U.S. Rep. Chris Smith, Chair of the House Global Health and Global Human Rights Subcommittee says that based on credible allegations of bribery among Liberian lawmakers, he requesting the governments of Sweden and Liberia immediately investigate the lawmakers who received cash payments to secure their votes in favor to legalize abortion in Liberia.
According to Rep. Smith’s statement today, says, “Based on credible allegations of bribery and influence peddling, he is respectfully and urgently requesting that both the governments of Sweden and Liberia immediately investigate and determine whether or several Liberian Senators or Representatives received cash payments to influence or secure their votes in favor of pending legislation to legalize abortion-on-demand.
The statement continued: “The Government of Sweden has aggressively pressured Liberia to enact sweeping new pro-abortion legislation but may have crossed the line and committed serious crimes if my sources are correct and develop filled with bribery money-allegedly up to US$20,000 per Senator-were conveyed.”
It can be recalled on July 9, Rep. Smith in a statement said that abortion always ends a baby’s life and also harms the mother—psychologically, spiritually and often physically.
He said the children—Liberia’s future—are under direct attack, and it is imperative that Liberia’s Congress reject this attempt to remove existing protections for unborn children.
Adding that it’s unfortunate, President Weah and many congressmen who are supposed to protect the lives of Liberians have instead failed to do so.
According to him, there are allegations of money coming from Sweden and other Western sources, flowing to politicians and even churchmen.
“This corruption and this cultural imperialism directed at Africans must be investigated.”
“There must be justice and accountability!”
He continued: “The Liberian Senate must live up to its obligations to defend life at all stages from womb to tomb and must reject any changes to their national law that would weaken protections for unborn children, including proposals allowing unrestricted abortion until 18 weeks.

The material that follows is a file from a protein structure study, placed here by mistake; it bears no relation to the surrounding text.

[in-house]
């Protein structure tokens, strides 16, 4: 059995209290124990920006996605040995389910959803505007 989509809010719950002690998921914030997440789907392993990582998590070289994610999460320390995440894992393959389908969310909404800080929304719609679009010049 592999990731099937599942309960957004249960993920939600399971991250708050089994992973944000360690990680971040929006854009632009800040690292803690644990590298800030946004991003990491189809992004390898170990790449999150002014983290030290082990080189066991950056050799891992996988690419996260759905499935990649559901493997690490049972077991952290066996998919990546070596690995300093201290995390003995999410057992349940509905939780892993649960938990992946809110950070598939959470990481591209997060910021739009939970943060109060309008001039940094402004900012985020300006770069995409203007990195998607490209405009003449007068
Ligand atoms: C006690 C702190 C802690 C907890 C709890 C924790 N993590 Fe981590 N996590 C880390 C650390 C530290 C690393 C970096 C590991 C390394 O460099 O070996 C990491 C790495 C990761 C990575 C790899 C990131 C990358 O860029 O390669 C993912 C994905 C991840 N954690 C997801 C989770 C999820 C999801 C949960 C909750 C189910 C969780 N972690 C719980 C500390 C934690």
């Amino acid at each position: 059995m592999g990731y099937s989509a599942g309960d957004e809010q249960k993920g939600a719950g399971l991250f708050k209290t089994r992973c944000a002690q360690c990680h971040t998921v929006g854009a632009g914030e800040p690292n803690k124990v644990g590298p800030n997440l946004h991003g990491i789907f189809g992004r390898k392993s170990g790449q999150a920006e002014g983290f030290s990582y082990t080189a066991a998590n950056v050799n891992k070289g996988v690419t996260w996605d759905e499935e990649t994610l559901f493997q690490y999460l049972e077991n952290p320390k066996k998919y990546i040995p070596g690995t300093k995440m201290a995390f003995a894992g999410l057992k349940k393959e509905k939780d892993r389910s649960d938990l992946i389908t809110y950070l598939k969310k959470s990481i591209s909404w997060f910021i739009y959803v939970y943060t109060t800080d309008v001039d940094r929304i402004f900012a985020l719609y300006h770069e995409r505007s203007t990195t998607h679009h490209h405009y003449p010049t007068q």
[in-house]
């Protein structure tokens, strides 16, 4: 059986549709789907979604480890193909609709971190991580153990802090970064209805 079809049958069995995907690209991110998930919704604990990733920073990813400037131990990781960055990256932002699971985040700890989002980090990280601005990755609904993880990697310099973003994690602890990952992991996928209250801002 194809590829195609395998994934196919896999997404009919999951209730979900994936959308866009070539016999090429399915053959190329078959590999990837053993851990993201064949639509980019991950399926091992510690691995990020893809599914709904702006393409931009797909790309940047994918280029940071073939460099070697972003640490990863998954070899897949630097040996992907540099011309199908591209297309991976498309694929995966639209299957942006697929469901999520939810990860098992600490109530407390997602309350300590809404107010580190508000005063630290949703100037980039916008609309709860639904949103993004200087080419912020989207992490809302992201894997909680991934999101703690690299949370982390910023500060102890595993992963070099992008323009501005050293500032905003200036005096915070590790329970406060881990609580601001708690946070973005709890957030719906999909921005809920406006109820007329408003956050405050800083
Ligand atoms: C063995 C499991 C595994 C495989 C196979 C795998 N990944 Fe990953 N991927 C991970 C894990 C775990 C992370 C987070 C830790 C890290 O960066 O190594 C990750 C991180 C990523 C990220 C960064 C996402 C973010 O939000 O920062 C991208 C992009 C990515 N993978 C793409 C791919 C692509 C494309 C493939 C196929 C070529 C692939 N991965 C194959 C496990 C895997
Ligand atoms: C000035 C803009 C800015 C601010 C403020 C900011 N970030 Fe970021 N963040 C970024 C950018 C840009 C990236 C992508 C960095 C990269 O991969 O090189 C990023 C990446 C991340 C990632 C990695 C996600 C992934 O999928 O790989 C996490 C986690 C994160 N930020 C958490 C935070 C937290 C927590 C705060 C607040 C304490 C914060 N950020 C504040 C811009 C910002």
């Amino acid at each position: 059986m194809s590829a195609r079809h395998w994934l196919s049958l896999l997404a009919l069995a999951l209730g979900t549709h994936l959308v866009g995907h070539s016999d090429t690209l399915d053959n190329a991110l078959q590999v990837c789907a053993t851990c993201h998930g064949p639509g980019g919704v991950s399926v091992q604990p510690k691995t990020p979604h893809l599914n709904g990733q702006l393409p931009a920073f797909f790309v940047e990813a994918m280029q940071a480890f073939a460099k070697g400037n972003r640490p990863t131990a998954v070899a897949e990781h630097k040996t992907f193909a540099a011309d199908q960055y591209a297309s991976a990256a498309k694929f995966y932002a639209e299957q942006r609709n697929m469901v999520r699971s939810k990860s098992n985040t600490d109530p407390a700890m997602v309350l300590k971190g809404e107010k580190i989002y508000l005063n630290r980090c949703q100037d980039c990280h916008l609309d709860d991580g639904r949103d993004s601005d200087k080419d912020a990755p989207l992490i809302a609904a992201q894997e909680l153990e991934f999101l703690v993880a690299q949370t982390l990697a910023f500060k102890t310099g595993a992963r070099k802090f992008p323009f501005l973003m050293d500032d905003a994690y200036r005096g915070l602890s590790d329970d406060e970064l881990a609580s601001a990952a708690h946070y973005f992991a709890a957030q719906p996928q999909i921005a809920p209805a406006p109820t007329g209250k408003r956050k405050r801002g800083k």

The US lawmaker stressed that abortion takes the life of an unborn child, who can feel the pain of abortion, and abortion harms the mother psychologically, spiritually, and often physically, adding, “Rather, protections should be enhanced for mothers and unborn children.
For our part, he said that the US Congress will thoroughly examine whether the Biden Administration broke US law and violated the Siljander Amendment by promoting abortion in Liberia and whether it is overlooking the corruption of the Weah Administration to secure acquiescence for its neo-colonialist population control agenda.” U.S. Congressman Chris Smith stated.
Liberian lawmakers are preparing a bill to expand access to abortion, which is currently subject to tight restrictions that many women circumvent through clandestine and dangerous means.
A joint Senate committee began debating a bill on June 13 that would greatly expand the availability of legal abortion up to 12 weeks of pregnancy.
The existing law allows abortion only in cases of rape, incest, fetal abnormality, danger to the mother’s life, or risk to her physical or mental health.
Medical exemptions require written approval by at least two doctors. In cases of rape or incest, proof must be provided in court.
Otherwise, abortion is punishable by up to three years in prison.
“We want abortion to stop being a criminal offence, we want to amend the penal code to legalise abortion,” the chair of the Senate Health Committee, Augustine Chea, who initiated the bill, told parliament in early June.
Liberian women who do not meet the criteria imposed by the law resort to dangerous abortion practices.
Liberia has one of the highest maternal mortality rates in the world, with 1,072 deaths per 100,000 births in 2017, according to the UN.
Despite restrictions, Liberian women have better access to abortion than their West African neighbours in Côte d’Ivoire or Sierra Leone, for example, according to the US research institute Guttmacher.
After the work in committee, the text must be submitted to the vote of the two chambers of the Parliament, then, if adopted, be promulgated by the president.